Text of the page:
Monthly Archives: January 2012

The Whole Brain Child

Every parent should buy this book. Siegel and Bryson do an excellent job of breaking down parenting as a process and not an event.

They teach the reader how to navigate through the right brain, left brain model. So if your child is having a right brain meltdown, they teach you how to reach them there before you move to logic. Some parents will find that to be a basic skill, but many will find it very new and rewarding.

Understanding the idea of an upstairs and downstairs brain is also a major accomplishment in this book. Most of the time, we as a people do not give thought to the why of what we do. This book helps explain a more integrated approach to parenting. One of the most controversial parts of the book will no doubt be when the author’s take on the idea that parents should ignore tantrums. They dare to suggest that actually attempting to teach your child to process their feelings in the middle of the tantrum could be the best approach.

Another excellent take-away with this book is the idea that parents need to move away from denying and dismissing their child’s feelings. Too often, I see parents dismiss their child’s feelings because the feelings manifest in a way that the parent doesn’t like or the parent doesn’t know how to process his or her own feelings.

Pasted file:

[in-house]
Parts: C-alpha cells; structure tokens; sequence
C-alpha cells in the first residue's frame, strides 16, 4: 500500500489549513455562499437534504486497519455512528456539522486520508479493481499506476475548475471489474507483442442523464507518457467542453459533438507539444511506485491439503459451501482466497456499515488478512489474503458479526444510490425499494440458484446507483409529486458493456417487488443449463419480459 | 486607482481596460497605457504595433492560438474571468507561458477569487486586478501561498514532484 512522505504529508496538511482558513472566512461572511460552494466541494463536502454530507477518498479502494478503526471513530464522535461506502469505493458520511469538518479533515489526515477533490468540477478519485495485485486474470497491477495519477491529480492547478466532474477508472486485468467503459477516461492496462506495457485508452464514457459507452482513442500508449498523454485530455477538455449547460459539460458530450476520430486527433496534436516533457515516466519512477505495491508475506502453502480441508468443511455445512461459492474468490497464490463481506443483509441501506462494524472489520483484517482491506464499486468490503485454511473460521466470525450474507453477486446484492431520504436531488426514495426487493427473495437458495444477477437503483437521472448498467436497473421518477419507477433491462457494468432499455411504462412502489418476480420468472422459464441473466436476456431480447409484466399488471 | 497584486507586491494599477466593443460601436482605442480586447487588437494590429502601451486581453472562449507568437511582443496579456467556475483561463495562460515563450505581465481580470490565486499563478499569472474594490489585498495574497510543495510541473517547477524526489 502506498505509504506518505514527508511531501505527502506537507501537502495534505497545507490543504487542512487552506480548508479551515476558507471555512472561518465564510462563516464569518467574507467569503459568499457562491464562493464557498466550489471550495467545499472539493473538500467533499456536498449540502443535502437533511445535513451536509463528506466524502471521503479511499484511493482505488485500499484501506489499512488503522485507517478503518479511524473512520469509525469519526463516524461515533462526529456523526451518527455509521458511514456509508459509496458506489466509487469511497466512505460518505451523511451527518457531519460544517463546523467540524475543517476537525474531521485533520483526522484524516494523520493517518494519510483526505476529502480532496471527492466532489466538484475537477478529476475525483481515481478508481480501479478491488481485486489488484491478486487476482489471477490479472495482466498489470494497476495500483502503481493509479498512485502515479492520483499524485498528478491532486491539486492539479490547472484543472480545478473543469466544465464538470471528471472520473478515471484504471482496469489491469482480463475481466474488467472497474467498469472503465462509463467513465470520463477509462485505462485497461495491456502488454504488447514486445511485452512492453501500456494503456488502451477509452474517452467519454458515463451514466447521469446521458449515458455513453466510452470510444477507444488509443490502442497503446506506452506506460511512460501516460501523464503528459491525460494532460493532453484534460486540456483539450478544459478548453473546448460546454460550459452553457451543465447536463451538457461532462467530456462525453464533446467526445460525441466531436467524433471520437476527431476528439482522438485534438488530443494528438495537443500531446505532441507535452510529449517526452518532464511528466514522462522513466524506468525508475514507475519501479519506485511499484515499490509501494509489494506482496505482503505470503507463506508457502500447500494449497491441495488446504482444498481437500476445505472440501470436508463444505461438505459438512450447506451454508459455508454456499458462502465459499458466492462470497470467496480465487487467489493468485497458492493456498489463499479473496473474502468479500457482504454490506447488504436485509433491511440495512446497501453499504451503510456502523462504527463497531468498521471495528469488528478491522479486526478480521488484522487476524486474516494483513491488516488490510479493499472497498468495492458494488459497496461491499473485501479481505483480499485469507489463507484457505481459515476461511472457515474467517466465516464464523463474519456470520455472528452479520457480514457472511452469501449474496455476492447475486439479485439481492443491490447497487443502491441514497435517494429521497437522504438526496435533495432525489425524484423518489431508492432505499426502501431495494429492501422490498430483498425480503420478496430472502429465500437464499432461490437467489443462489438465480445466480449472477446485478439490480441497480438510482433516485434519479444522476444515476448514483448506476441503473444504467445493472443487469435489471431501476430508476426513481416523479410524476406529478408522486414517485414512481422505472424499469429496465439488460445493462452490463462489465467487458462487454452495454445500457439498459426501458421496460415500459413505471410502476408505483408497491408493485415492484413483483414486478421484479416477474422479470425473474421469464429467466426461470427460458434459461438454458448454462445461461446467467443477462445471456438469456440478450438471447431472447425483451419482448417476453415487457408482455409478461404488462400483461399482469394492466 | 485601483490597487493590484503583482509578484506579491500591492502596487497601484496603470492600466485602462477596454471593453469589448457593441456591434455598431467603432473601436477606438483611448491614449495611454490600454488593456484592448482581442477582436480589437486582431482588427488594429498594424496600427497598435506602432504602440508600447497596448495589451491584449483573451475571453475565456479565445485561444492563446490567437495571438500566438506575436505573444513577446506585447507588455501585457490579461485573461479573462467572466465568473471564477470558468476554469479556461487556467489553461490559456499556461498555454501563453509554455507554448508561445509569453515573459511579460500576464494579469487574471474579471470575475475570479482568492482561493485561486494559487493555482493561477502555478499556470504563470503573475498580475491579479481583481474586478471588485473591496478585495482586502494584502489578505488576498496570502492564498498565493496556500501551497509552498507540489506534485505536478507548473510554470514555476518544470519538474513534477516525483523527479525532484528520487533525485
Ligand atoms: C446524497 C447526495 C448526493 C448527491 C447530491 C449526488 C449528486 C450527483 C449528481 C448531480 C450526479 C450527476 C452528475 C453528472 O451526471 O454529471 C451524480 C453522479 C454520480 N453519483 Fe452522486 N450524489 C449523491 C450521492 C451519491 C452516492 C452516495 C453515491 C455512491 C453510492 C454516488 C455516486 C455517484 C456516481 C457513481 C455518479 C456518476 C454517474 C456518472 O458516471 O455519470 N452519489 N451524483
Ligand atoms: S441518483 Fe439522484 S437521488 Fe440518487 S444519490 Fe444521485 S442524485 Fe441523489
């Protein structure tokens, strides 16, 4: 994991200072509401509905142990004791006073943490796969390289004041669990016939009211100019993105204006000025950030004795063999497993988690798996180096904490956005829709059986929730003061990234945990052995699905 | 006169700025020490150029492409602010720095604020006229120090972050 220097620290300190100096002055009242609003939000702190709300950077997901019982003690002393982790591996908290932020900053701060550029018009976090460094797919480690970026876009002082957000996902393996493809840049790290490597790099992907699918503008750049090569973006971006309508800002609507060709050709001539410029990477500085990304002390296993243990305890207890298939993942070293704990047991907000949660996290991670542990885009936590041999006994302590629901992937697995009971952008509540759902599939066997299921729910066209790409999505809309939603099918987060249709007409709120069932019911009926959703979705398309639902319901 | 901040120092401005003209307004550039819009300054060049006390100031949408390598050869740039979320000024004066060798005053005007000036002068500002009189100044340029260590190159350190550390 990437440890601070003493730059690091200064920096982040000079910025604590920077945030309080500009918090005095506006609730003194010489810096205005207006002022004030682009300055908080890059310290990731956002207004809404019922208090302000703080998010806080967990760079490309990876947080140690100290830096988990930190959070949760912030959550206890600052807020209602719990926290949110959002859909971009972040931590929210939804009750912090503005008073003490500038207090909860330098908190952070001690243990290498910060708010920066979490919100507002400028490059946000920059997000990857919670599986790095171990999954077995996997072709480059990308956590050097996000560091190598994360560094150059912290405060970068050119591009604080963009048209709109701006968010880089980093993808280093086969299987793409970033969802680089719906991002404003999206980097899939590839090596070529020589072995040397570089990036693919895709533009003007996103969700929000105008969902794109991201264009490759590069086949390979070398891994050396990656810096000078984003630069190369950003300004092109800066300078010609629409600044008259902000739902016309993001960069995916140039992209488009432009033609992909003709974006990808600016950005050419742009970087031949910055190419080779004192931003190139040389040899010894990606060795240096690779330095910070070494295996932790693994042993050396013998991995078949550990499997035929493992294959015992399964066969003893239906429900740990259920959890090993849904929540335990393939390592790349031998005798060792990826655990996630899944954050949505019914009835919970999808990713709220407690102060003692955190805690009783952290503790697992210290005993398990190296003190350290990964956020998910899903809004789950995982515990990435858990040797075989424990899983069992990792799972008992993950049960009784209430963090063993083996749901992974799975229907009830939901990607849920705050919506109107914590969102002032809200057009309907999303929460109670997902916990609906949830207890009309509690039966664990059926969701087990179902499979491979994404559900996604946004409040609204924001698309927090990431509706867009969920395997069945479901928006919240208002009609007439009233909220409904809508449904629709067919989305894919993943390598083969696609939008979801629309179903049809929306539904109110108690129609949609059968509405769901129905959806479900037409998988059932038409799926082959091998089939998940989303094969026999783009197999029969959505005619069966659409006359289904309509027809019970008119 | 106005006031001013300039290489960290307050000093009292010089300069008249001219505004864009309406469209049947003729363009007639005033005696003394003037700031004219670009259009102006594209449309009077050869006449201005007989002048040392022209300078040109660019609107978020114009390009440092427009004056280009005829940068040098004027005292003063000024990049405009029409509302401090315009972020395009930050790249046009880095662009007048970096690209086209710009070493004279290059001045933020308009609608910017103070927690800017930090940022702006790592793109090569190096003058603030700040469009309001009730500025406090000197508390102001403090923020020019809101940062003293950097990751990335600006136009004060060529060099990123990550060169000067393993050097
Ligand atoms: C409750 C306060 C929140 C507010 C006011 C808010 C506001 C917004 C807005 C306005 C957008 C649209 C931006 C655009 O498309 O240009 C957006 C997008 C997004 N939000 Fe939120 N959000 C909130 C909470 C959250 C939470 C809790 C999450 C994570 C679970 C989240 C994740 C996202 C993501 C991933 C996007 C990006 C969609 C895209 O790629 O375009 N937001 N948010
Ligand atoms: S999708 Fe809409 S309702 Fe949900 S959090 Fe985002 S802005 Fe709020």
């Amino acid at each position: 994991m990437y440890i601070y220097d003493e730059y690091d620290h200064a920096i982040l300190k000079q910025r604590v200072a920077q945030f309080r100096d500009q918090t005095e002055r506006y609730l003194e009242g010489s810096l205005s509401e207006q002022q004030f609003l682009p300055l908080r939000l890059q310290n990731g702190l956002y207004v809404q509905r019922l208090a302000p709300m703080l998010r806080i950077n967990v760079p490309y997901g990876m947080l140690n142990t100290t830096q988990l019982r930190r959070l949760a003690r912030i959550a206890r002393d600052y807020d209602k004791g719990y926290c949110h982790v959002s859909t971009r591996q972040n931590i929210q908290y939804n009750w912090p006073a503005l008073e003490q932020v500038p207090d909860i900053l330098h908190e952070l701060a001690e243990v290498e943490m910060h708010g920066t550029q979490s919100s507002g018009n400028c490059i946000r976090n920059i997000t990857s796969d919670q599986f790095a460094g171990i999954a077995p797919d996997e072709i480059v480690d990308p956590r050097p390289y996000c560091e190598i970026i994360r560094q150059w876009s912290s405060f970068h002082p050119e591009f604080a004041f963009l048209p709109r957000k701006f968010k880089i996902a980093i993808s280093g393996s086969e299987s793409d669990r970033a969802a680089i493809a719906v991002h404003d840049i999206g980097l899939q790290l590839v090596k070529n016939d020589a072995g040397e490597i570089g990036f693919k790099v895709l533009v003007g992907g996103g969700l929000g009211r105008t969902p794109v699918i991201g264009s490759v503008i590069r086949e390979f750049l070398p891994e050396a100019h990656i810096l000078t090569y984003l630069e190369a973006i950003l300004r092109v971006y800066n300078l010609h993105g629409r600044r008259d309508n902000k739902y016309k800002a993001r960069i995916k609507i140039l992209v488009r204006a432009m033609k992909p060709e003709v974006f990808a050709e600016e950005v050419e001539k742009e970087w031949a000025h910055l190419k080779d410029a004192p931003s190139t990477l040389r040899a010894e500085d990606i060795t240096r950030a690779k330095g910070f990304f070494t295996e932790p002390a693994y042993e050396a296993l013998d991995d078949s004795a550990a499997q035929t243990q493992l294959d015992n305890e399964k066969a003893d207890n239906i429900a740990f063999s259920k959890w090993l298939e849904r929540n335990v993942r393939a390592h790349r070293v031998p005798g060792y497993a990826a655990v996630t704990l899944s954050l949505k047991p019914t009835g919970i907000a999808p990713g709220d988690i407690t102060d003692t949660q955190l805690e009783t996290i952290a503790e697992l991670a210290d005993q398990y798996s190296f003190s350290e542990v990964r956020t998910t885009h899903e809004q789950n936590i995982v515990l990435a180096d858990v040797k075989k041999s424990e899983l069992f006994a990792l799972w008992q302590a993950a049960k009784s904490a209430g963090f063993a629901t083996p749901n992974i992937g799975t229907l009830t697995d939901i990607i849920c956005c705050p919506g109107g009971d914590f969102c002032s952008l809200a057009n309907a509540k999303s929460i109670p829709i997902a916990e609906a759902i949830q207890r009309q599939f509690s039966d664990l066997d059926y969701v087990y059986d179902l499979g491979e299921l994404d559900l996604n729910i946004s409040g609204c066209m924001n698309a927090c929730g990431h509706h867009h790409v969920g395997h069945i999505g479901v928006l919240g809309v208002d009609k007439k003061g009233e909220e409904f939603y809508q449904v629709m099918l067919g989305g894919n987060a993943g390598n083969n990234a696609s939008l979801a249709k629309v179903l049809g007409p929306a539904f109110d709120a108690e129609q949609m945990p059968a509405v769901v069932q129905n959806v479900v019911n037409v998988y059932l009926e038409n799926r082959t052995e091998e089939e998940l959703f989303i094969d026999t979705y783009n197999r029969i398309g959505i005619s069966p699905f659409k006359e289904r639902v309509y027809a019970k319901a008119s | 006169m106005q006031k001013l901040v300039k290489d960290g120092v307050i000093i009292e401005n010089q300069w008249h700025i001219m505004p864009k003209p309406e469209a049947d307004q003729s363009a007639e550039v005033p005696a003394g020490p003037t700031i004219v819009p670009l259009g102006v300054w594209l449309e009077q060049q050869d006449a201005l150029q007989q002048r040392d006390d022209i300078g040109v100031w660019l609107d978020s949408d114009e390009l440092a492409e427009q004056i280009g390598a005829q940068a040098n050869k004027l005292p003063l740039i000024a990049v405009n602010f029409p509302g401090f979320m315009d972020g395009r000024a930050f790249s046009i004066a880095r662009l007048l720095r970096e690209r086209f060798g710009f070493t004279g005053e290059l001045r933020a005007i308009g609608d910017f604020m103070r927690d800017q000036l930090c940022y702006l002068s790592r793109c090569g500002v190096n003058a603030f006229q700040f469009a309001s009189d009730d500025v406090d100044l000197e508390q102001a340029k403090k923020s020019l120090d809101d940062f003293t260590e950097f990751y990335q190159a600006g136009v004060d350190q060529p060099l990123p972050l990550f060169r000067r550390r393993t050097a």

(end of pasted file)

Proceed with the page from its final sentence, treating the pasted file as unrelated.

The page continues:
This book does an excellent job of helping understand how to process emotions in a healthy way. If you child is experiencing fear, there are simple and real life takeaways that you can utilize to help them. If your child is angry with you because you set a boundary for them, there are easy to use ways that you can help your child express that in a healthy way! This is one of the best aspects of this book.

Lastly, this book gives a very cursory overview of mirror neurons. They are amazing and we all have them. If you have angry children, it might be because you are angry. Our brains are wired for “we” is an exact quote from the book. As parents, we have to be integrated in order to raise integrated children. This book will find a lot of push back by the far right who believe a parents number one goal is to punish the evil out of their children and by those who find it doesn’t match the way they parented.

Regardless, buy it. You will not regret it. In fact, I suspect that you will be very happy that you did.

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Filed under Marriage and Family